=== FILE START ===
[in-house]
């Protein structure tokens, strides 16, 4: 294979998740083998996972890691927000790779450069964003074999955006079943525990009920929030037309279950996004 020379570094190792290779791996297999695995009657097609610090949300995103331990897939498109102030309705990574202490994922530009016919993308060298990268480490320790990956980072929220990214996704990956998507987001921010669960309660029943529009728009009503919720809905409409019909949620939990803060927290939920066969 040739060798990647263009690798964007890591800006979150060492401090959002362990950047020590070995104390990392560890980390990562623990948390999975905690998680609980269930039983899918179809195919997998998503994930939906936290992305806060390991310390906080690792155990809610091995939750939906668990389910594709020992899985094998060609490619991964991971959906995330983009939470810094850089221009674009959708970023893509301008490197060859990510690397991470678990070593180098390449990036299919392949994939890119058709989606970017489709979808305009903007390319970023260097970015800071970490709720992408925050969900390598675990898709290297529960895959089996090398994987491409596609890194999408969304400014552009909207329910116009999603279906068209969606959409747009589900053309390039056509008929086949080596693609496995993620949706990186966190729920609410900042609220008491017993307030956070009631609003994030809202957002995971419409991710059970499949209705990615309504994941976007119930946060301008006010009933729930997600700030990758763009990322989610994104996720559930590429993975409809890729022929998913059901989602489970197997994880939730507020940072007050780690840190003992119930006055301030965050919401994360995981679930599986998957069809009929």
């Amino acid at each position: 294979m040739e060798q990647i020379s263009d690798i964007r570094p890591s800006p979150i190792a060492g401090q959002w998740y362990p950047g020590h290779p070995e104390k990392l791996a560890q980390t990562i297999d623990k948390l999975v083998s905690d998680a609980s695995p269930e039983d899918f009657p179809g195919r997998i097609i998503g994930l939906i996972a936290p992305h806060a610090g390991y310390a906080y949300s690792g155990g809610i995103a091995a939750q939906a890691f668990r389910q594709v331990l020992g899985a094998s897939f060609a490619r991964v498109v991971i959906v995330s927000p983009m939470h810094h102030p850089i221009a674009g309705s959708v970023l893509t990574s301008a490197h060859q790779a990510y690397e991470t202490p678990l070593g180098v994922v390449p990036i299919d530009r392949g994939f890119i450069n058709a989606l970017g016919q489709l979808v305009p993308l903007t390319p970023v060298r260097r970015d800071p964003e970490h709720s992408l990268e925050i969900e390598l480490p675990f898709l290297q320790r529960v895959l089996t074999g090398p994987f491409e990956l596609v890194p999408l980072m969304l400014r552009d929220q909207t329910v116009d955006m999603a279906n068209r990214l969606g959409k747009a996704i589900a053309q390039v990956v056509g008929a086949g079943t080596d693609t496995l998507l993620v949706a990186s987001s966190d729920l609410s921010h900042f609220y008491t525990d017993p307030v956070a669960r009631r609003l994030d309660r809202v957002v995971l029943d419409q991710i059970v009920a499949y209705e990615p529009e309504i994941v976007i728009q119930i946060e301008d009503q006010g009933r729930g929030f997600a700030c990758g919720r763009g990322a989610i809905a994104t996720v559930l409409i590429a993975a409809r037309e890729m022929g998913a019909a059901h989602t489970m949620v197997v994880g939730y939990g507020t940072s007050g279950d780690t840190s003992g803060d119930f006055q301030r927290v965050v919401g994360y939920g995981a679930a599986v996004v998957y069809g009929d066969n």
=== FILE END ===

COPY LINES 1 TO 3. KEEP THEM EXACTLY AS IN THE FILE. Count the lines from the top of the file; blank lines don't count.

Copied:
[in-house]
């Protein structure tokens, strides 16, 4: 294979998740083998996972890691927000790779450069964003074999955006079943525990009920929030037309279950996004 020379570094190792290779791996297999695995009657097609610090949300995103331990897939498109102030309705990574202490994922530009016919993308060298990268480490320790990956980072929220990214996704990956998507987001921010669960309660029943529009728009009503919720809905409409019909949620939990803060927290939920066969 040739060798990647263009690798964007890591800006979150060492401090959002362990950047020590070995104390990392560890980390990562623990948390999975905690998680609980269930039983899918179809195919997998998503994930939906936290992305806060390991310390906080690792155990809610091995939750939906668990389910594709020992899985094998060609490619991964991971959906995330983009939470810094850089221009674009959708970023893509301008490197060859990510690397991470678990070593180098390449990036299919392949994939890119058709989606970017489709979808305009903007390319970023260097970015800071970490709720992408925050969900390598675990898709290297529960895959089996090398994987491409596609890194999408969304400014552009909207329910116009999603279906068209969606959409747009589900053309390039056509008929086949080596693609496995993620949706990186966190729920609410900042609220008491017993307030956070009631609003994030809202957002995971419409991710059970499949209705990615309504994941976007119930946060301008006010009933729930997600700030990758763009990322989610994104996720559930590429993975409809890729022929998913059901989602489970197997994880939730507020940072007050780690840190003992119930006055301030965050919401994360995981679930599986998957069809009929």
């Amino acid at each position: 294979m040739e060798q990647i020379s263009d690798i964007r570094p890591s800006p979150i190792a060492g401090q959002w998740y362990p950047g020590h290779p070995e104390k990392l791996a560890q980390t990562i297999d623990k948390l999975v083998s905690d998680a609980s695995p269930e039983d899918f009657p179809g195919r997998i097609i998503g994930l939906i996972a936290p992305h806060a610090g390991y310390a906080y949300s690792g155990g809610i995103a091995a939750q939906a890691f668990r389910q594709v331990l020992g899985a094998s897939f060609a490619r991964v498109v991971i959906v995330s927000p983009m939470h810094h102030p850089i221009a674009g309705s959708v970023l893509t990574s301008a490197h060859q790779a990510y690397e991470t202490p678990l070593g180098v994922v390449p990036i299919d530009r392949g994939f890119i450069n058709a989606l970017g016919q489709l979808v305009p993308l903007t390319p970023v060298r260097r970015d800071p964003e970490h709720s992408l990268e925050i969900e390598l480490p675990f898709l290297q320790r529960v895959l089996t074999g090398p994987f491409e990956l596609v890194p999408l980072m969304l400014r552009d929220q909207t329910v116009d955006m999603a279906n068209r990214l969606g959409k747009a996704i589900a053309q390039v990956v056509g008929a086949g079943t080596d693609t496995l998507l993620v949706a990186s987001s966190d729920l609410s921010h900042f609220y008491t525990d017993p307030v956070a669960r009631r609003l994030d309660r809202v957002v995971l029943d419409q991710i059970v009920a499949y209705e990615p529009e309504i994941v976007i728009q119930i946060e301008d009503q006010g009933r729930g929030f997600a700030c990758g919720r763009g990322a989610i809905a994104t996720v559930l409409i590429a993975a409809r037309e890729m022929g998913a019909a059901h989602t489970m949620v197997v994880g939730y939990g507020t940072s007050g279950d780690t840190s003992g803060d119930f006055q301030r927290v965050v919401g994360y939920g995981a679930a599986v996004v998957y069809g009929d066969n």